Working on something…

I haven’t written on this blog in a week, but that means little, since I have been writing on a blog. For a few years now, I’ve had an idea – or I guess a bunch of ideas – pinging around in my head. I think last week I finally decided it was time. That life wasn’t going to wait for me to grow a pair and just get started, and that I would regret it forever if I didn’t finally just tell the darn story.

I remember how I felt that I was a capable writer in college, and how over the last few years that feeling has all but disappeared. It’s nobody’s fault but my own, but I just lost all my confidence in that area of my life. Fortunately, it’s kind of like riding a bike – you may not think you can do it, but after you get back in the saddle and maybe fall off once or twice, it comes right back to you. Before you know it, you’re sailing through the wind – or in my case, paragraphs and pages – and it all makes sense again.

I won’t go so far as to say that all these ideas make sense to anyone but me just yet, but I’m getting pretty close. I started a private blog where I can work on “chapters” (not sure what else to call them at this point, so “chapters” is it), and so far it’s a system that is working out extremely well for me. The thing about the chapters is that they’re more like vacuums, really – little segments of time separated out into parcels that stand alone. My goal is to have them weave together a story.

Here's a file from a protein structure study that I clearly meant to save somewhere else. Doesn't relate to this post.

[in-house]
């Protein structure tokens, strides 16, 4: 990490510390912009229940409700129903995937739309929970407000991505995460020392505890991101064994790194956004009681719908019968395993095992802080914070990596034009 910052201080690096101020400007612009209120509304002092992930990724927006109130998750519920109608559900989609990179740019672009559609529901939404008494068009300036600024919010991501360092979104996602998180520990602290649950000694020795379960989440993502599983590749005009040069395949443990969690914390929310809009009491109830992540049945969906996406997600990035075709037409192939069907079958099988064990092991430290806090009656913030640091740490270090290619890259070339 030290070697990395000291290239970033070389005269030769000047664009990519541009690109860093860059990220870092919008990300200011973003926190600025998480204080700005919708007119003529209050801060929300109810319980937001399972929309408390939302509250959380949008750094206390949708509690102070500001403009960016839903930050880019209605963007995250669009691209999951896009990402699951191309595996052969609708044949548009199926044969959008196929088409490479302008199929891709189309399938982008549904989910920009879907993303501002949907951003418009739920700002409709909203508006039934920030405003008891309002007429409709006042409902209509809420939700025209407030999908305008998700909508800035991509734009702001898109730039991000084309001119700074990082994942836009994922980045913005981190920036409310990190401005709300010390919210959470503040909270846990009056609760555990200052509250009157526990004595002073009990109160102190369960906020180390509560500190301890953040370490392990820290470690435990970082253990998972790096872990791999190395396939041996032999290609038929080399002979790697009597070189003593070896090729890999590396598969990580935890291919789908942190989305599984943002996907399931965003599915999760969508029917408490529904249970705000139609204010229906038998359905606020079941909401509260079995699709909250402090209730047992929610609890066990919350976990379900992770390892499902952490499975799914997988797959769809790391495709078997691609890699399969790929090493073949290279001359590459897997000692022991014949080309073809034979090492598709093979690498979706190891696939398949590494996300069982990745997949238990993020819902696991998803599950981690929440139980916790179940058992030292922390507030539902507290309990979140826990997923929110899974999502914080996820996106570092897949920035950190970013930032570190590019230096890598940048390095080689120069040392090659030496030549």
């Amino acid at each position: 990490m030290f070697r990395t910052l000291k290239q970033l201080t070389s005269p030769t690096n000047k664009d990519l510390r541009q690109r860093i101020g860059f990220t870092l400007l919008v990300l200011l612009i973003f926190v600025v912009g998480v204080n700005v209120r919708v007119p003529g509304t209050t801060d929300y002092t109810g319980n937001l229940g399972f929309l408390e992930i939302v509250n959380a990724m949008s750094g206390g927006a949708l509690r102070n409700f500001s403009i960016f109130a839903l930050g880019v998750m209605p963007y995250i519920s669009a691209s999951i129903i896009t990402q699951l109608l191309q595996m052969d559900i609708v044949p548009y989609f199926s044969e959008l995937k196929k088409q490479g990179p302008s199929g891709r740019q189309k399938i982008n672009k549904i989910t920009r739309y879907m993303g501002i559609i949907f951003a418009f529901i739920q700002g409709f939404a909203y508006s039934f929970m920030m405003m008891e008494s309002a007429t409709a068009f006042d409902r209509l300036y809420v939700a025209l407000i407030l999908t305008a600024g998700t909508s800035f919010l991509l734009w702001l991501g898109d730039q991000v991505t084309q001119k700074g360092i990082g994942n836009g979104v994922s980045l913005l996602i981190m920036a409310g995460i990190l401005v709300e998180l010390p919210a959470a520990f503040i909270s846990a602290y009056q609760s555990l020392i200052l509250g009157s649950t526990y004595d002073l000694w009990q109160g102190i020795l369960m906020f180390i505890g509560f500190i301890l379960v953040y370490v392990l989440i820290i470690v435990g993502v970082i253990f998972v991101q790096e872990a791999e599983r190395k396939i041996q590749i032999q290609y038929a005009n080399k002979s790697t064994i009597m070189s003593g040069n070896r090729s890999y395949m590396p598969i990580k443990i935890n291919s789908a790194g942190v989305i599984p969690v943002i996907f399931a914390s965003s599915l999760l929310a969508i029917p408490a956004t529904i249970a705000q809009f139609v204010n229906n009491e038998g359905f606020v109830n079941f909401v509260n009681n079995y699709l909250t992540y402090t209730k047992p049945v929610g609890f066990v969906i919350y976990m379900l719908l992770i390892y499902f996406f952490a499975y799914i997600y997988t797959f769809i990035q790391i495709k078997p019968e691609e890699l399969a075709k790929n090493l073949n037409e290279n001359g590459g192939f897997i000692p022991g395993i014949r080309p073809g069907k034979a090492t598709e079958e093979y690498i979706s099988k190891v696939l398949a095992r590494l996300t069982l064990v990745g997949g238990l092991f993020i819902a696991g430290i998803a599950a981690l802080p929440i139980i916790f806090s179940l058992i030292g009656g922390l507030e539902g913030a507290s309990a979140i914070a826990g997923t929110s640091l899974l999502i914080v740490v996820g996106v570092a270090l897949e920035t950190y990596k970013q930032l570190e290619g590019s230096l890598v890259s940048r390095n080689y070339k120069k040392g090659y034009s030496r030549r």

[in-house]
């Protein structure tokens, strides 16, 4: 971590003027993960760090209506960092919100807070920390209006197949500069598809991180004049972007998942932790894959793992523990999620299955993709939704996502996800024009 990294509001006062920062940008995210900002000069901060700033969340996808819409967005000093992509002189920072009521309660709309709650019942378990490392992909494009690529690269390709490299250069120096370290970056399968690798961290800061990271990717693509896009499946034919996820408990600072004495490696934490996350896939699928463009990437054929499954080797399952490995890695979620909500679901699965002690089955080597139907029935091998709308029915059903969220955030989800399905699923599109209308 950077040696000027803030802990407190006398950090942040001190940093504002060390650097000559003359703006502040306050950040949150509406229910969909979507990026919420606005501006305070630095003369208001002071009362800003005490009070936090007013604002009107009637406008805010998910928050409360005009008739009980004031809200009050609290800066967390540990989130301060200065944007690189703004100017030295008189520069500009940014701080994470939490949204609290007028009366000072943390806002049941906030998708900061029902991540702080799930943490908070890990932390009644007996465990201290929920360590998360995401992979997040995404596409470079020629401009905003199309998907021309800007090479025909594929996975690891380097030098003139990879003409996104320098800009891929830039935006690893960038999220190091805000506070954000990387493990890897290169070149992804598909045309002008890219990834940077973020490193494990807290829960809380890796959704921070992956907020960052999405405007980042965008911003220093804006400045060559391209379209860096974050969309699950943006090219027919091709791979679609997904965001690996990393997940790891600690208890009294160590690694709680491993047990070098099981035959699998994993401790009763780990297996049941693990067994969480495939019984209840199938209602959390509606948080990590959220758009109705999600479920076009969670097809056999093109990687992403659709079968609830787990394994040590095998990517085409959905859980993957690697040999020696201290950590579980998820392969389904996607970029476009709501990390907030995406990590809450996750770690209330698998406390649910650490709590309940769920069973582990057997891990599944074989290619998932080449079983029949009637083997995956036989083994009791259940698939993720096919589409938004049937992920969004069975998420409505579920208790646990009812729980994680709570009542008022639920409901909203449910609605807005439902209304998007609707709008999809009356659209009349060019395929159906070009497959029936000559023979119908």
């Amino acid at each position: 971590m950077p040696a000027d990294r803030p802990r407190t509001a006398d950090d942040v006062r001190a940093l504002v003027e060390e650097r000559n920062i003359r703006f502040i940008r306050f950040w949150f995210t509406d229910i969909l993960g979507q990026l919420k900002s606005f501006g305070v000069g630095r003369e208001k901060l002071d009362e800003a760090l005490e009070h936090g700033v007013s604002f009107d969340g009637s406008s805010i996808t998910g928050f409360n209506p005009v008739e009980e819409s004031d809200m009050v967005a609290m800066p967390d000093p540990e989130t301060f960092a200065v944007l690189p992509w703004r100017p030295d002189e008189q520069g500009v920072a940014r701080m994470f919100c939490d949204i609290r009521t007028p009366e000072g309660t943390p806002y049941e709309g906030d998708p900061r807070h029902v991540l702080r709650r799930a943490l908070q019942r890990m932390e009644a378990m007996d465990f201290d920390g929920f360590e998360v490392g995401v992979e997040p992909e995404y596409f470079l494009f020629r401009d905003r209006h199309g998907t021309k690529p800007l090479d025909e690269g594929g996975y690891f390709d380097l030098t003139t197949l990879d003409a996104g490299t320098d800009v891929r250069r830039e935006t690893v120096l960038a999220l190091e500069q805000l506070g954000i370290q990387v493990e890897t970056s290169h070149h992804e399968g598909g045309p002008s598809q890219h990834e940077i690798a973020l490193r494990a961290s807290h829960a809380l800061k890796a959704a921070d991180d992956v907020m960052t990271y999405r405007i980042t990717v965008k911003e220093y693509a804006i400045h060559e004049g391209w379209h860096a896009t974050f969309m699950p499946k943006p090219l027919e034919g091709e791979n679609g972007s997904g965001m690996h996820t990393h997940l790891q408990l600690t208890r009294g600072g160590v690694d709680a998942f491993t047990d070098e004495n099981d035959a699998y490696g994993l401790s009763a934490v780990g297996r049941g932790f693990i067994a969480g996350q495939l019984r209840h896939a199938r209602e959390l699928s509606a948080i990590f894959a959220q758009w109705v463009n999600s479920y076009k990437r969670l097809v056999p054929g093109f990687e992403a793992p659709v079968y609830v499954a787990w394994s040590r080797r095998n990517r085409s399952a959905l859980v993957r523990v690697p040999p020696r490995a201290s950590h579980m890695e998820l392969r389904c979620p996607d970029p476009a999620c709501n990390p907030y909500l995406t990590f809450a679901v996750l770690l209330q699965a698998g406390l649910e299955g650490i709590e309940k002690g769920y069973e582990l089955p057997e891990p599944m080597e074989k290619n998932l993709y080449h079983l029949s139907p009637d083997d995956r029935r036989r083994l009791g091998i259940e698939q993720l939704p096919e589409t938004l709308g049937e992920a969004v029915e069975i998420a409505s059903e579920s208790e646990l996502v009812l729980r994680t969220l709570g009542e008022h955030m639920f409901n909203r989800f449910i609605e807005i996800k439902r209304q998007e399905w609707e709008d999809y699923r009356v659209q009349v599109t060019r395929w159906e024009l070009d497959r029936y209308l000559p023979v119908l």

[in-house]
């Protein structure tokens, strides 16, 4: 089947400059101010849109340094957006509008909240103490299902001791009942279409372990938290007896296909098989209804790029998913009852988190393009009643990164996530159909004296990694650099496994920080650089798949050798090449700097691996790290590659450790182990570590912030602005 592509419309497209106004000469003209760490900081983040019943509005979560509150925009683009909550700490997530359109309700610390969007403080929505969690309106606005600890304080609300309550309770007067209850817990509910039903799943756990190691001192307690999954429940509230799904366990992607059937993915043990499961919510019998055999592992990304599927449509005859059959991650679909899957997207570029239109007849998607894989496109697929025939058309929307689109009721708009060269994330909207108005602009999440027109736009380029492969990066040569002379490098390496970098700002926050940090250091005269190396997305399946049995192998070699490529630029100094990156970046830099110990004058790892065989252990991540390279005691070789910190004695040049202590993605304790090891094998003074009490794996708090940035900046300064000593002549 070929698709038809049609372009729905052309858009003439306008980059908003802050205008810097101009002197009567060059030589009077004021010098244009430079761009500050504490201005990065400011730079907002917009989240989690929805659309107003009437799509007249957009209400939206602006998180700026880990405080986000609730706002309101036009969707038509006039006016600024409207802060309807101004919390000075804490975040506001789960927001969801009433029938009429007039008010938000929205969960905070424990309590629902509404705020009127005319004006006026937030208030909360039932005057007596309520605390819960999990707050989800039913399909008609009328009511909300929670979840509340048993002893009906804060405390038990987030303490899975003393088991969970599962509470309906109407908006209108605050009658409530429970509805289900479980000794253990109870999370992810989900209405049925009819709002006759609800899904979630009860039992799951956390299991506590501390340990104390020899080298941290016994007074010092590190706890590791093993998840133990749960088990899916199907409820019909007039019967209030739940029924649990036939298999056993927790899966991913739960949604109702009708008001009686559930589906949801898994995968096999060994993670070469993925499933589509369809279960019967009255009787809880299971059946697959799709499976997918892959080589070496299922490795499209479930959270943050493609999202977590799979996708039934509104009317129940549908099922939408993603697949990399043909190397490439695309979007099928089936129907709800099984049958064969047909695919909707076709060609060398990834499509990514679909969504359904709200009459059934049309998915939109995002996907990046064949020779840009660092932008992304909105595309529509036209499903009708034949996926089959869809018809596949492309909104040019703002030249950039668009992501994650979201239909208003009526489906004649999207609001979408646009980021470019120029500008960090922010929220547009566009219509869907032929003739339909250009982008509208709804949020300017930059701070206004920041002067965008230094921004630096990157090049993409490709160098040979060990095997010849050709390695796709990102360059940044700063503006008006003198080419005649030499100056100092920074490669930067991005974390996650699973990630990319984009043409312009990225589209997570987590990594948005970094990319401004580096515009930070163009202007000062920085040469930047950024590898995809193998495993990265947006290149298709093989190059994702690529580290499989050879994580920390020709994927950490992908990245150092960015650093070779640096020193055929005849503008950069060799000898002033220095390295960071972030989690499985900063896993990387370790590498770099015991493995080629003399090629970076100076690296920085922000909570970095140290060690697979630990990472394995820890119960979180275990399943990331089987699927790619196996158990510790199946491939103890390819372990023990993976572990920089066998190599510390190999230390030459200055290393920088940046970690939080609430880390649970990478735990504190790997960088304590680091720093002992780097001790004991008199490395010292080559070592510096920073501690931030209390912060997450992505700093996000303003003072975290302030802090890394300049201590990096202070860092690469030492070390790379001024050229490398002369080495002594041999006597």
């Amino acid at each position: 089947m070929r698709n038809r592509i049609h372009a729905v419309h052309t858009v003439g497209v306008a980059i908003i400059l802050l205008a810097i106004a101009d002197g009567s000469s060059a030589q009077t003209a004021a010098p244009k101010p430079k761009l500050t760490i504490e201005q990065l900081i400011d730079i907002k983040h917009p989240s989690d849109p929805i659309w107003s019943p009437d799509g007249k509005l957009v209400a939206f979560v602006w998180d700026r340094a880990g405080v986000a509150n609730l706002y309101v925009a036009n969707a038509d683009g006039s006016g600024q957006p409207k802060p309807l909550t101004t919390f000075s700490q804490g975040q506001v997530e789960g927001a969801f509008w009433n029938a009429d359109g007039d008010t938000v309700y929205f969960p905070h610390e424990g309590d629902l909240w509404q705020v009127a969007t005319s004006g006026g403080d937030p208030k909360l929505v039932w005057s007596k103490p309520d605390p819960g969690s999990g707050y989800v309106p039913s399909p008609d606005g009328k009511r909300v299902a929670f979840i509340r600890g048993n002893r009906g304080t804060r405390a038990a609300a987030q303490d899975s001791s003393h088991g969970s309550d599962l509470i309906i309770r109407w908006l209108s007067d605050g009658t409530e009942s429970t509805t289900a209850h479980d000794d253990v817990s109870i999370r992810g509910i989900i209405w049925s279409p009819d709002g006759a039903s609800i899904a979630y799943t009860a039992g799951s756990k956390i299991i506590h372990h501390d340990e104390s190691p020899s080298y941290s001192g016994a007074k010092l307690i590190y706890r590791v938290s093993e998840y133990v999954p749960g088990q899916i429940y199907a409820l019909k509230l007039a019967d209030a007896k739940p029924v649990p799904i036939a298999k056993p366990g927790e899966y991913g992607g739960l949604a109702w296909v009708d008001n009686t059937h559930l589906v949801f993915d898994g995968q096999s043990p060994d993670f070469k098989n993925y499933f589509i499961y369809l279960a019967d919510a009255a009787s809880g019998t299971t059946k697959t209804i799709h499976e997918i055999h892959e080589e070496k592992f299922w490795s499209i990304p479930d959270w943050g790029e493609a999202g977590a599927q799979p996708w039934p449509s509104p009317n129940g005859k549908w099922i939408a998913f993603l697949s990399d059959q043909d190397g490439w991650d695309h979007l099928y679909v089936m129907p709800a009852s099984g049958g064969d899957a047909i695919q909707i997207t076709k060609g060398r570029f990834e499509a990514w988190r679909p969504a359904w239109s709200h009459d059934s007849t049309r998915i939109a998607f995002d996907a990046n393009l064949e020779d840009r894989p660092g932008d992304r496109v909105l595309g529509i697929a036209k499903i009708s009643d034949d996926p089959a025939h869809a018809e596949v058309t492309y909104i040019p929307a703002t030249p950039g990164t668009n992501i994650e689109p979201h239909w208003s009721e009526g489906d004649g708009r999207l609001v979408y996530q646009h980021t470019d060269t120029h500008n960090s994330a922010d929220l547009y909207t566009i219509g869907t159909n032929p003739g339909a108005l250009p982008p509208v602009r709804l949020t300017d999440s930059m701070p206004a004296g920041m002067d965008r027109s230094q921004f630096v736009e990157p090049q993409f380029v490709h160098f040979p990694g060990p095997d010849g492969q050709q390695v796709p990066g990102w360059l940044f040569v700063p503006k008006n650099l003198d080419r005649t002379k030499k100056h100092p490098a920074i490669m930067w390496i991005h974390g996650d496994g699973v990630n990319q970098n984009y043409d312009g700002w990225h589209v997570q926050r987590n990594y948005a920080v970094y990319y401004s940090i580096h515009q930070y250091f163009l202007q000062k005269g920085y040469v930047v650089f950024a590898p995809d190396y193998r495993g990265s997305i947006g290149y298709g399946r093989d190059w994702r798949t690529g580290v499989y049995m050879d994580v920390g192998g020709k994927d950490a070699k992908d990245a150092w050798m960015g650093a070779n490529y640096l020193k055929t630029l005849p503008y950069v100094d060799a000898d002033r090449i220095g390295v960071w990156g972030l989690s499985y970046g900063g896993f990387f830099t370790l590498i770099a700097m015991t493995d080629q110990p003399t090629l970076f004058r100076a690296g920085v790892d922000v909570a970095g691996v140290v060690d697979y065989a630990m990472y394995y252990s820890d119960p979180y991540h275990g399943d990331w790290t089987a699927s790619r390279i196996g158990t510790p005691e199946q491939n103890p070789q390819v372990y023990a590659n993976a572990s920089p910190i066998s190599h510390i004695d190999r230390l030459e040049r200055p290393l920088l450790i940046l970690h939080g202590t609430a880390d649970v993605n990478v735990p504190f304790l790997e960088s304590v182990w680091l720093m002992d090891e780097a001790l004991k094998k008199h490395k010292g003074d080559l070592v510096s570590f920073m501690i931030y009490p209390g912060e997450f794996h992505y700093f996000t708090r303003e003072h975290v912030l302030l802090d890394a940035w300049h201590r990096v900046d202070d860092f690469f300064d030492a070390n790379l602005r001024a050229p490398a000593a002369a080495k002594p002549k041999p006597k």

The story is part family history, part memoir (a word which I haaaaate, but there you have it), part fiction. What? Nobody’s family history or life story is really interesting enough to warrant a novel. I’m pretty sure even the Kennedy’s had more boring, plain days than they did extraordinary, remarkable ones. I really don’t want to tell too much at this point, so I thought I’d post an inspiration “board,” if that makes sense (it probably doesn’t). Some pictures, images, and even songs that are really playing into this thing in a strong way.

I know that this could and in all likelihood will all come together and I will be the only person who gets goosebumps from it – that’s a risk I’m willing to take. This is really more about self-discovery, just writing the crap down, and finally finishing what I’ve started a few times now. I don’t really expect most people to care, but I know a few people who will. My grandfather would care. My dad will care. My mom will be proud. My husband will read every chapter. My kids will treasure it one day. If that is all it ever becomes, then that is my only real goal. And to finish it – finally.